Take a close look at Romeo’s feathers. Those feathers to a eagle are like our teeth when we are young. They go bye bye and a new one grows in. Only difference is a eagle repeats this each summer.

Eagles and many birds molt during the hottest time of the year, usually August. The warmth allows them to shed feathers and not become hypothermic. Eagles try not use a lot of energy during this period. Molting zaps their energies. Most of a eagles energy goes to to keeping themselves warm. So during these hot periods they do not need to eat as often. So they can afford to stay still for longer periods of time.

In the winter they need to eat constantly as their heat output needs to increase due to the colder weather.

Think of it like a woodstove,in the summer when it’s warm out, you never use it,but in the winter when It’s cold outside,you use it all the time!


52 thoughts on “SUNSET STRETCH

      1. There was a Great Horned Owl hanging out in one of the big maples at my place all day. Disappeared just before dusk. It was pretty big, but of course much of that was feathers.

  1. Hi Wayne, your pictures and commentary always make me happy. I love these sunset pictures. You have mentioned the molting process before and it is fascinating. Nature is incredible. I recently learned that female hyena’s have a complete fake set of male genitalia. Incredible!

      1. I’ll say! I just read that a Zoo in Japan was trying to get two Hyena’s to mate but couldn’t? Turns out they were both males.
        It also appears to be difficult to mate. Males must be skilled.
        Talk about a good reason to turn celibate!

  2. Another winner, Wayne!

    Yes, Audrey is fortunate to have a great horned owl in her area. If it is part of a pair, she might be able to locate a nest in February or March by owl pellets and decapitated prey heads at the base of a tree or by careful observation. They fly silently because of the structure of their feathers, so be careful around their nests! I used to follow a pair nesting in a local cemetery. They nested in the same tree every year for years and successfully raised babies each time. (There is lots of prey in cemeteries with trees and shrubs!)

    1. I do not believe that I have ever seen a Great Horned Owl Doug? We just do not get a lot of owls out here for some reason? That must have been exciting to follow that pair!
      Thanks for letting me know!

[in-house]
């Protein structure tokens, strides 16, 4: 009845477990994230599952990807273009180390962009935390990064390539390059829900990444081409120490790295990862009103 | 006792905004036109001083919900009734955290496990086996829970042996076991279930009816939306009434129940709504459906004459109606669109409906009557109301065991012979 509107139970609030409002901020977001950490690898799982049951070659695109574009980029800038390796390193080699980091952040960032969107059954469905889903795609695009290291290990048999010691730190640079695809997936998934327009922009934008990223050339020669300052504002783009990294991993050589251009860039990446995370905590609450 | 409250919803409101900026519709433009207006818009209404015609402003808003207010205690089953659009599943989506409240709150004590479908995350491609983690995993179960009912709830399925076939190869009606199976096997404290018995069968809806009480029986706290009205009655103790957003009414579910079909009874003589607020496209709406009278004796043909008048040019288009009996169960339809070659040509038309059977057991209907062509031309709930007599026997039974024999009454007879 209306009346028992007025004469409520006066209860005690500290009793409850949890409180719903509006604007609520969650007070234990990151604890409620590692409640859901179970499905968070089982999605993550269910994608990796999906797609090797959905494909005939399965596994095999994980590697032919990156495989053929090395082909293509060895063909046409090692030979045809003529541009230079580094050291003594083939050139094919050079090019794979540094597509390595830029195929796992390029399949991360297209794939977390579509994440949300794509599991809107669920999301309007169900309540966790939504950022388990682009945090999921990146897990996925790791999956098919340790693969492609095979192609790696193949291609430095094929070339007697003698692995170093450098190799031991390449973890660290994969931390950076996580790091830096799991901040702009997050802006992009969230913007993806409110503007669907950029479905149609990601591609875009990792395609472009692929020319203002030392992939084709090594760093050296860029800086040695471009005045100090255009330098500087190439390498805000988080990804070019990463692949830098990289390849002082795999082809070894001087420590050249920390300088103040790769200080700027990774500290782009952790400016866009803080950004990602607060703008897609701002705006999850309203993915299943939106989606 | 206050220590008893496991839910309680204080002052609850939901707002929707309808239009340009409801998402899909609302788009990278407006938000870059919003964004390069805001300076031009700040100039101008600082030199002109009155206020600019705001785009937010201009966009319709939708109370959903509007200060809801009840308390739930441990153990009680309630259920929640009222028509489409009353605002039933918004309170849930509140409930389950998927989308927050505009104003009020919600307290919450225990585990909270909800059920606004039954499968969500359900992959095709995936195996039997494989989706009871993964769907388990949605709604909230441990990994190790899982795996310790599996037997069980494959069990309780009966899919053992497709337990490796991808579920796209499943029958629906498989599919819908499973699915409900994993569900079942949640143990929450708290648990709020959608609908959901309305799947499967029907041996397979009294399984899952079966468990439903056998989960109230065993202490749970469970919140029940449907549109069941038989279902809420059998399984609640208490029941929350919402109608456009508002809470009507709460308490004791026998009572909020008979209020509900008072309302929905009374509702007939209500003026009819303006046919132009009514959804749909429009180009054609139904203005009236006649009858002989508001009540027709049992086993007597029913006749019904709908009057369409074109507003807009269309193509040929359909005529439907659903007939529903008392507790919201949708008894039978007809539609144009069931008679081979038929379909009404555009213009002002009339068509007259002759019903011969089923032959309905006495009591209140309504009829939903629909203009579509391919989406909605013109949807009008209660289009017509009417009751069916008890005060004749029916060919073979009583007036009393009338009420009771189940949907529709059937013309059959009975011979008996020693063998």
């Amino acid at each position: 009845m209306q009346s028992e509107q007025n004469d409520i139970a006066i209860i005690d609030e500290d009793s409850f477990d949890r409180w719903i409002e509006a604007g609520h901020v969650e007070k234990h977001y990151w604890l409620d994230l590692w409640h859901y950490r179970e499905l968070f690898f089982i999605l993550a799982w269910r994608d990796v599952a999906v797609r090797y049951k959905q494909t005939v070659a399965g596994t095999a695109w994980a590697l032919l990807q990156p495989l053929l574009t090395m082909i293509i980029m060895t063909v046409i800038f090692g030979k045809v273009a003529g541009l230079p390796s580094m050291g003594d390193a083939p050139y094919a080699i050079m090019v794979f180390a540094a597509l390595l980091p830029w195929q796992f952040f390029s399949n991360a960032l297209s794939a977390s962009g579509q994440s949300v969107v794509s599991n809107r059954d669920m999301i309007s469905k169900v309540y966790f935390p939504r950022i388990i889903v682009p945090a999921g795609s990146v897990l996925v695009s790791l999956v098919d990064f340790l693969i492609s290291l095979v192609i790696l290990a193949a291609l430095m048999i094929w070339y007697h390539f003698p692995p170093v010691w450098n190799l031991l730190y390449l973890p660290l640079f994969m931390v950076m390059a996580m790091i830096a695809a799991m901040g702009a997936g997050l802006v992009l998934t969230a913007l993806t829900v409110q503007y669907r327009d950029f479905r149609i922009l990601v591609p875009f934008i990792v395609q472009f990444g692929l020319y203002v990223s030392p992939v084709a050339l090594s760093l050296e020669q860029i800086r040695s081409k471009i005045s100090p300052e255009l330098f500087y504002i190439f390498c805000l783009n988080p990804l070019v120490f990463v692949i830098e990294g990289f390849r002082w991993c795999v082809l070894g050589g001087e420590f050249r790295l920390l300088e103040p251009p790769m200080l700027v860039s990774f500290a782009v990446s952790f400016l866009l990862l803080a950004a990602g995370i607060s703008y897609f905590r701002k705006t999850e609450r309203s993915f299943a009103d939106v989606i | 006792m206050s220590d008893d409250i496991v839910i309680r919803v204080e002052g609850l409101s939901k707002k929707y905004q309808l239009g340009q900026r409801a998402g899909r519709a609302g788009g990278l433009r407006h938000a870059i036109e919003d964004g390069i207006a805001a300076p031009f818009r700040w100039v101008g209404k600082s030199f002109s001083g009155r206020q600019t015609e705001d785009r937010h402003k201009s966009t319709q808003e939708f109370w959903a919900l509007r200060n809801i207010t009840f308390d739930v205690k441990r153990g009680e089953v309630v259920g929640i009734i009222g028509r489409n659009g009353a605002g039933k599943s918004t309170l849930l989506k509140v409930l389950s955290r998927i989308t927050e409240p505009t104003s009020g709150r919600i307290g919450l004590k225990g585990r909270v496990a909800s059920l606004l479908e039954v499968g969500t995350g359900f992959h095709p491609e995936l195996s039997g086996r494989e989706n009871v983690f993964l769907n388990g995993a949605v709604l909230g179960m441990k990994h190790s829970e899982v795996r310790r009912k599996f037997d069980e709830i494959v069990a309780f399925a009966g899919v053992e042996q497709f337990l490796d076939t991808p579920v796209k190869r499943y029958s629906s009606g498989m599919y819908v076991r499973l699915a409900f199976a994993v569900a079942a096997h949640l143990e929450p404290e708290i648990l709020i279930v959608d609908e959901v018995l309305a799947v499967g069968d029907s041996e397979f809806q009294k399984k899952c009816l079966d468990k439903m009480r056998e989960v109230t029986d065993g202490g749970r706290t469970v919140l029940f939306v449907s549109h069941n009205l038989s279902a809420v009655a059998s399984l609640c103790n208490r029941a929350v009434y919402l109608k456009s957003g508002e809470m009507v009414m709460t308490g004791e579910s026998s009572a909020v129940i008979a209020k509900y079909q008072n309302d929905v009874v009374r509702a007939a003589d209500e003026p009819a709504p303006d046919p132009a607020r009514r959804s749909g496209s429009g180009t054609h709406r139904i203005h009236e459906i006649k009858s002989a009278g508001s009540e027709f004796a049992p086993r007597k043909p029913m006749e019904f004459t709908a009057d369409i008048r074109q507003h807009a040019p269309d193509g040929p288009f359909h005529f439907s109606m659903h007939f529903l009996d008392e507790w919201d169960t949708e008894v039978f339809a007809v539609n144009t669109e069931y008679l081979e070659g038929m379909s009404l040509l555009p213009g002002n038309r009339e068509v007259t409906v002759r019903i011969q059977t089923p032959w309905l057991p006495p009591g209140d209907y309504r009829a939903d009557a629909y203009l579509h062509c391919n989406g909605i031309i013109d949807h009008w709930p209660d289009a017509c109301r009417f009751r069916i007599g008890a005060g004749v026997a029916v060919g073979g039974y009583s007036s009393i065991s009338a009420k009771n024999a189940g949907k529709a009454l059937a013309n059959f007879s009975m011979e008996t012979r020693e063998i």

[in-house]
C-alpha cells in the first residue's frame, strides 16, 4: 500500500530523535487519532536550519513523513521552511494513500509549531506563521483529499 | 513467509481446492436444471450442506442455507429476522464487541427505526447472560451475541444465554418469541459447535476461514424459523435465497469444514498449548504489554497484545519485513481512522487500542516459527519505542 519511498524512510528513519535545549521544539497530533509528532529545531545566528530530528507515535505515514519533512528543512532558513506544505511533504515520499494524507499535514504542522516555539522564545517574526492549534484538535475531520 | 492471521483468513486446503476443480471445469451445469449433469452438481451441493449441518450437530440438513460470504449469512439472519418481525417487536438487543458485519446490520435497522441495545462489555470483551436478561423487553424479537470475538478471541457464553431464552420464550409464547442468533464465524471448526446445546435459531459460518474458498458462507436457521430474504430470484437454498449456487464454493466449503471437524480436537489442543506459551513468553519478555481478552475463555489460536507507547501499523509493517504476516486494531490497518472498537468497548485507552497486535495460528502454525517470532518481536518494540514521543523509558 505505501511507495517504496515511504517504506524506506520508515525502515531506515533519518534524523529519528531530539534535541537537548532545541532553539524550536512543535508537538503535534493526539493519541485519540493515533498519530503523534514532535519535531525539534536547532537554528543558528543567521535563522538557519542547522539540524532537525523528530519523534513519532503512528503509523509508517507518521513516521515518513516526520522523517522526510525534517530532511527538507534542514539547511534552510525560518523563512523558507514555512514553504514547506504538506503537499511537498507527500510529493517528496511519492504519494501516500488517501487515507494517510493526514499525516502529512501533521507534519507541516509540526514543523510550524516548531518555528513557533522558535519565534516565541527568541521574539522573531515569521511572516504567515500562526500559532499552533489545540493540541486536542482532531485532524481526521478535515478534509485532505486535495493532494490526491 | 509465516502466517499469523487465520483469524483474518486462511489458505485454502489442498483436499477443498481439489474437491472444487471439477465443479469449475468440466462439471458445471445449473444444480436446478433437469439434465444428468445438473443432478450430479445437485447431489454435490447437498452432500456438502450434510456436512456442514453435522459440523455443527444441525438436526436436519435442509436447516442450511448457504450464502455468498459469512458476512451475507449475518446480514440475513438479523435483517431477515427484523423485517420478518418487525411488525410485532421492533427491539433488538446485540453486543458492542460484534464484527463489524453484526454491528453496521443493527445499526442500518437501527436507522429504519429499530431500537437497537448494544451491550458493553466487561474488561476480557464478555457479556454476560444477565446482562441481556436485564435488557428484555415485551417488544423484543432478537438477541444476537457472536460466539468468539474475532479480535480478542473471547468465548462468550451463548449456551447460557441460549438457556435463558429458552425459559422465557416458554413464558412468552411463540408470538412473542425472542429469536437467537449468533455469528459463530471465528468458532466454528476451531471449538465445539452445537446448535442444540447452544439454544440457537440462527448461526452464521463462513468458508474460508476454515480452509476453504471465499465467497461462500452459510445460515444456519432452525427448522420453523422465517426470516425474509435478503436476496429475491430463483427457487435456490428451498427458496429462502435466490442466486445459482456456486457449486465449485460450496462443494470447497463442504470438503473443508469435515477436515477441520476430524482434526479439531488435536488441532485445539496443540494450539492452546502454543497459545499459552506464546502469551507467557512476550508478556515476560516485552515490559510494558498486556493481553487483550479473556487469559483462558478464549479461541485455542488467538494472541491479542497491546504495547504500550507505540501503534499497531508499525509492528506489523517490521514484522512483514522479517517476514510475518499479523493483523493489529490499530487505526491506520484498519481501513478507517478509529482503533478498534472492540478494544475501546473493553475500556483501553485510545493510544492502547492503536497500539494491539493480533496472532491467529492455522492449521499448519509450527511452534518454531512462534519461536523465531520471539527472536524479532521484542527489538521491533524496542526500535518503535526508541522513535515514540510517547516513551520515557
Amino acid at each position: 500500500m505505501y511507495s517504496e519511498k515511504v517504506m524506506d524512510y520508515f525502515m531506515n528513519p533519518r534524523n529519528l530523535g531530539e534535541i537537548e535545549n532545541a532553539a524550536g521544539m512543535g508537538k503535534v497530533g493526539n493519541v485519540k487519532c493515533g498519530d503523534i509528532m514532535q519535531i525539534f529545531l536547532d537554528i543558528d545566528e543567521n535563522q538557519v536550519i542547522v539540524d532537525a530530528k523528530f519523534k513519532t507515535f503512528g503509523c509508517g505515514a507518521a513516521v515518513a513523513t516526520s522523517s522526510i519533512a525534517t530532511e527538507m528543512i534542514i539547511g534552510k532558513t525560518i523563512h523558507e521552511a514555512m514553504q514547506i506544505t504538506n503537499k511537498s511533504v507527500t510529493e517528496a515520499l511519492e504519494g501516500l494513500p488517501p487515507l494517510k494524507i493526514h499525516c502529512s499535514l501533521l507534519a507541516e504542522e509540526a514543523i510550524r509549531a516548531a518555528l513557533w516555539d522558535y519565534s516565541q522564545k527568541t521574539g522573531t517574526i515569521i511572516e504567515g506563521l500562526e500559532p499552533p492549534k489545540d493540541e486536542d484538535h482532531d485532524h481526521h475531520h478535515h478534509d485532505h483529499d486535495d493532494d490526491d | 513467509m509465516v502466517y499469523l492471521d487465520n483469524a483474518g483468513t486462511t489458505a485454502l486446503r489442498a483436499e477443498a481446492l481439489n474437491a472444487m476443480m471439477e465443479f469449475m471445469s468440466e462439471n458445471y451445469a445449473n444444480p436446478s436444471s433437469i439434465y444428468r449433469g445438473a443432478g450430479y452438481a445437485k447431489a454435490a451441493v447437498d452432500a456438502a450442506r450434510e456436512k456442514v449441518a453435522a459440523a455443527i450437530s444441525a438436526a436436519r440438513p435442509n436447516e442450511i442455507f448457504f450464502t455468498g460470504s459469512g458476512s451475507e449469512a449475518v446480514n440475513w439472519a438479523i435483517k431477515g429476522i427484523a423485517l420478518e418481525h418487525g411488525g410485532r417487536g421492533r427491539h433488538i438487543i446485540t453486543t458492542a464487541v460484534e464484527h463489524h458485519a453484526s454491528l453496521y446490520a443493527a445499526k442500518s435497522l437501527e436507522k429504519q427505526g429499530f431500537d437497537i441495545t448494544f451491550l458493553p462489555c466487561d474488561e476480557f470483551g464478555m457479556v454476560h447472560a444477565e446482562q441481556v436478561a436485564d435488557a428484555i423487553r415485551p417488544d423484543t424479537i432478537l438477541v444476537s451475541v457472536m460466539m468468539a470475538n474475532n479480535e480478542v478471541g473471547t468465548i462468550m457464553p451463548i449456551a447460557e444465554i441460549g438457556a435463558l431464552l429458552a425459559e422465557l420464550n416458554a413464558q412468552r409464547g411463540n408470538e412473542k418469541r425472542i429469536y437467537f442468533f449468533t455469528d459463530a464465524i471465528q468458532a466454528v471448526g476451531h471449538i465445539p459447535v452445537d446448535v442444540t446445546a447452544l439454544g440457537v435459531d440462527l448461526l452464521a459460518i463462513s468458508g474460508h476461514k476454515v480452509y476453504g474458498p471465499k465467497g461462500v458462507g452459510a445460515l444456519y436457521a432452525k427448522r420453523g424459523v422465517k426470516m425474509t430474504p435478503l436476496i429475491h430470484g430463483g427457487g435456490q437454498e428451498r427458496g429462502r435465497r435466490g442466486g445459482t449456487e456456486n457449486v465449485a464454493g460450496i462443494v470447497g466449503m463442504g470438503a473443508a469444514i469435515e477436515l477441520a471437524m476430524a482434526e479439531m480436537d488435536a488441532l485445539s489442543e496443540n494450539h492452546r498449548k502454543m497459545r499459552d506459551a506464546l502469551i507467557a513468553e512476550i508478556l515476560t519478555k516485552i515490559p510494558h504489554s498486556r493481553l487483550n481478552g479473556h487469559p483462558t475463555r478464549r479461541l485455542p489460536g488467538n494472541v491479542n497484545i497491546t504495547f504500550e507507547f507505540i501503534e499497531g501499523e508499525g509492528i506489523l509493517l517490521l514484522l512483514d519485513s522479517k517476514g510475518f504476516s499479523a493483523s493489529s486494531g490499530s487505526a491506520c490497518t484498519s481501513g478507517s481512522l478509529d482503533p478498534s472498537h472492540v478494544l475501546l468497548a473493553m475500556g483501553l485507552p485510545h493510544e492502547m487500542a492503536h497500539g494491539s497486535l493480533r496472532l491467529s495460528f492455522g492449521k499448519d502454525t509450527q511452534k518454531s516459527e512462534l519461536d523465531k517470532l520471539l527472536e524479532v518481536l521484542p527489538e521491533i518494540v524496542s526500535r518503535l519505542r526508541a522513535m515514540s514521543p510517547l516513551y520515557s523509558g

3. It is always nice to read the information you post about eagles and wildlife. The wood stove illustration is a good example of the energy an eagle uses in the winter. Romeo is such a beautiful creature. Your picture is spectacular.

  4. Thanks for the information about eagles and their feathers. Interesting and it makes sense. I will have my eyes peeled for them in the fall. Lots of osprey here and so seeing an eagle is always a good feeling for me.

  5. It is good to see Romeo has made it through another summer. How are the wildfires up in your area, Wayne? We are getting smoke now from fires south of us, fortunately none are nearby this year.

      1. Yes and tonights sunset will be the same for you Lavinia. I checked the smoke map and Washington State/Oregon has lots of smoke being generated from forest fires.
        I hope you all are doing well.

  6. Poor Romeo! Although I’ve seen ducks and geese flying overhead or down by the Detroit River, the waterfowl at Council Point Park have not yet returned, so I guess their flight feathers are not ready. What a pain for our feathered friends.

    1. Romeo was even more tired last night as he didn’t even come over! Both he and Juliette just sat perched watching me!
      I realized I wasn’t going to get any shots with them,so I headed back to Tsapee Narrows but because of the distance the sun had set just as I was arriving! So I missed it!

      1. Poor birds – the molting takes a lot out of them. Our pet birds were tired and did not talk and sing for about 10 weeks, from the start of molting until the end and then some. With the two canaries I tape recorded them singing and played it for them to try to get them interested in singing again.

        Were you going out for the tail end of the Harvest Moon?

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